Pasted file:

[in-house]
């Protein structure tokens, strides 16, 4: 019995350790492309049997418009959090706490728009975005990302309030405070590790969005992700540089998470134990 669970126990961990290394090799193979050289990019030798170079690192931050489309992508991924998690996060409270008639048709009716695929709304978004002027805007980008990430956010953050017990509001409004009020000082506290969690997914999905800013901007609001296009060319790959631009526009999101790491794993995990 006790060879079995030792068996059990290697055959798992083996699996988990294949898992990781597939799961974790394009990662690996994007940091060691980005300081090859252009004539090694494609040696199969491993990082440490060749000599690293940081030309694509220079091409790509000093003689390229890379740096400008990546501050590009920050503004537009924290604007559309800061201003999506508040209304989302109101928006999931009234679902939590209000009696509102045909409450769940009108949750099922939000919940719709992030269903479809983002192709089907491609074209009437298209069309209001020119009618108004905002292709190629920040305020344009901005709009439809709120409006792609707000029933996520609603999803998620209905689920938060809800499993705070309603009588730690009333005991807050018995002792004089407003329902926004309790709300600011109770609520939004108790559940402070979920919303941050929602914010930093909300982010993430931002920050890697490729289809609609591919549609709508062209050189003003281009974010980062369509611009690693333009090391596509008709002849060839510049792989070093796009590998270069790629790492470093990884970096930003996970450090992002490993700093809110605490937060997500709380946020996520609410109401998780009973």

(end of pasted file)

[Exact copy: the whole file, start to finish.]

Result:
[in-house]
């Protein structure tokens, strides 16, 4: 019995350790492309049997418009959090706490728009975005990302309030405070590790969005992700540089998470134990 669970126990961990290394090799193979050289990019030798170079690192931050489309992508991924998690996060409270008639048709009716695929709304978004002027805007980008990430956010953050017990509001409004009020000082506290969690997914999905800013901007609001296009060319790959631009526009999101790491794993995990 006790060879079995030792068996059990290697055959798992083996699996988990294949898992990781597939799961974790394009990662690996994007940091060691980005300081090859252009004539090694494609040696199969491993990082440490060749000599690293940081030309694509220079091409790509000093003689390229890379740096400008990546501050590009920050503004537009924290604007559309800061201003999506508040209304989302109101928006999931009234679902939590209000009696509102045909409450769940009108949750099922939000919940719709992030269903479809983002192709089907491609074209009437298209069309209001020119009618108004905002292709190629920040305020344009901005709009439809709120409006792609707000029933996520609603999803998620209905689920938060809800499993705070309603009588730690009333005991807050018995002792004089407003329902926004309790709300600011109770609520939004108790559940402070979920919303941050929602914010930093909300982010993430931002920050890697490729289809609609591919549609709508062209050189003003281009974010980062369509611009690693333009090391596509008709002849060839510049792989070093796009590998270069790629790492470093990884970096930003996970450090992002490993700093809110605490937060997500709380946020996520609410109401998780009973």